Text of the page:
Thursday morning, the Oklahoma Employment Security Commission released its statistics for November 2018, and things are looking good for Oklahoma. In fact, for November, unemployment rates in all 77 counties were lower than they were just one year prior.
According to Lynn Gray, economic research and analysis director with the Oklahoma Employment Security Commission, this primarily has to do with the state coming out of the “recession” in 2015 and 2016.
“In 2015 and 2016, we had a recession in Oklahoma,” Gray said. “It’s not an official designation because there’s not a committee that makes it official, but we certainly had one. During that timeframe we lost a third of our oil and gas jobs and that affected us greatly.”
He said that employment growth has rebounded  and that currently the state is experiencing employment growth at a rate of about 1.7 percent per month.
Gray said there are three main reasons that a person might be unemployed. For the month of November, less people fell into all three categories. He said the first category includes people that have lost their job.
“We’re seeing a decline in the number of people who have lost their job,” Gray said. “Both the survey data that forms the unemployment statistics and our administrative data on unemployment insurance claims are pointing downward.”
The second unemployment category includes those that have left their job voluntarily without having another job lined up. This category also contains fewer people, though according to Gray more people are currently quitting their jobs.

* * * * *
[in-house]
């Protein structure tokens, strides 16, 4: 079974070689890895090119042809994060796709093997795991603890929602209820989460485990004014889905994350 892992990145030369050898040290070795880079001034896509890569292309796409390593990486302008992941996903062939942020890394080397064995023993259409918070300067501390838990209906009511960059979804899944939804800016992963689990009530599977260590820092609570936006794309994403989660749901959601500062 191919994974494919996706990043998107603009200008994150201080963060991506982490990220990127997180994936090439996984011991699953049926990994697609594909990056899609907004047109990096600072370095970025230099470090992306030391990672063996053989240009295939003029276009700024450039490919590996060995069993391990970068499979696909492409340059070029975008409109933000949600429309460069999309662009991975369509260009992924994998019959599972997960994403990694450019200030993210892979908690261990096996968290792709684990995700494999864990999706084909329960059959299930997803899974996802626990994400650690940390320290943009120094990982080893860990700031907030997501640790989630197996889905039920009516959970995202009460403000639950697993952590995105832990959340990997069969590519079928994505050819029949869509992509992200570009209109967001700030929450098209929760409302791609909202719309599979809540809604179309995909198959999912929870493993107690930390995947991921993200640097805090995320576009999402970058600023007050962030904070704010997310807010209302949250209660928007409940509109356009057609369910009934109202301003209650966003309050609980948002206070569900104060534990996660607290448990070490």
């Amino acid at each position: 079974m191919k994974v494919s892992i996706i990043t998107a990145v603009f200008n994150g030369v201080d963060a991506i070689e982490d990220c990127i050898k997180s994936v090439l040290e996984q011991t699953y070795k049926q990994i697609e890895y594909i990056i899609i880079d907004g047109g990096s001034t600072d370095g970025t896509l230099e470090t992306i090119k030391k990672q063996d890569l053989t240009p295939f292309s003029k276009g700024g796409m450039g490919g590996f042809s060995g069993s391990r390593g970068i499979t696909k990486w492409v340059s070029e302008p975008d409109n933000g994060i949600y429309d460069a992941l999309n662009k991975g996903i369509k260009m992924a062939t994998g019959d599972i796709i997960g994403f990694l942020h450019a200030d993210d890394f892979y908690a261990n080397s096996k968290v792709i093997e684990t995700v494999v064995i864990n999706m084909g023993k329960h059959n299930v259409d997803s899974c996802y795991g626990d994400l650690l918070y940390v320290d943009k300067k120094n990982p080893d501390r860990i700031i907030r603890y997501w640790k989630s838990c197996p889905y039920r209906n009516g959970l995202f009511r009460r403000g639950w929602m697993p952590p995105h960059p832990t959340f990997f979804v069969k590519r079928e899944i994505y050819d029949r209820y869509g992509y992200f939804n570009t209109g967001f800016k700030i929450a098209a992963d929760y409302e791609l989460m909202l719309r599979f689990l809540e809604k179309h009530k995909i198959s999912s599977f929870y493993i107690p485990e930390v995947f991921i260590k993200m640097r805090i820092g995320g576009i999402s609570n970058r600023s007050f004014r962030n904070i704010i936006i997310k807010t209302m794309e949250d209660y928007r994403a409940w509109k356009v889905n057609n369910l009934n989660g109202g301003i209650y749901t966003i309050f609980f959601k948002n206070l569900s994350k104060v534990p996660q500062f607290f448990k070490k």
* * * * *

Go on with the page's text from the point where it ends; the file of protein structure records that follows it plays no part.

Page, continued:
“They’re quitting their job on Friday and have a new job lined up for Monday,” Gray said. “They’re never unemployed.”
The final unemployment category consists of new entrants to the job market, and Gray said there are currently fewer people who fall into this category as well.
Moving closer to home, the data falls in line with the state trend. In Carter County, November had 670 people looking for work from a total labor force of 22,059, making the unemployment rate three percent.
Love County had 108 looking for work out of a total workforce of 6,507, or an unemployment rate of 1.7 percent. Murray County had 155 unemployed out of a total workforce of 6,523, or an unemployment rate of 2.4 percent.
Mita Bates, president and CEO of the Ardmore Chamber of Commerce and the Ardmore Development Authority, said that a number of factors contribute to the low unemployment rate but that right now is a great time to find work.
“If you’re looking for a job, there are employment options available,” Bates said.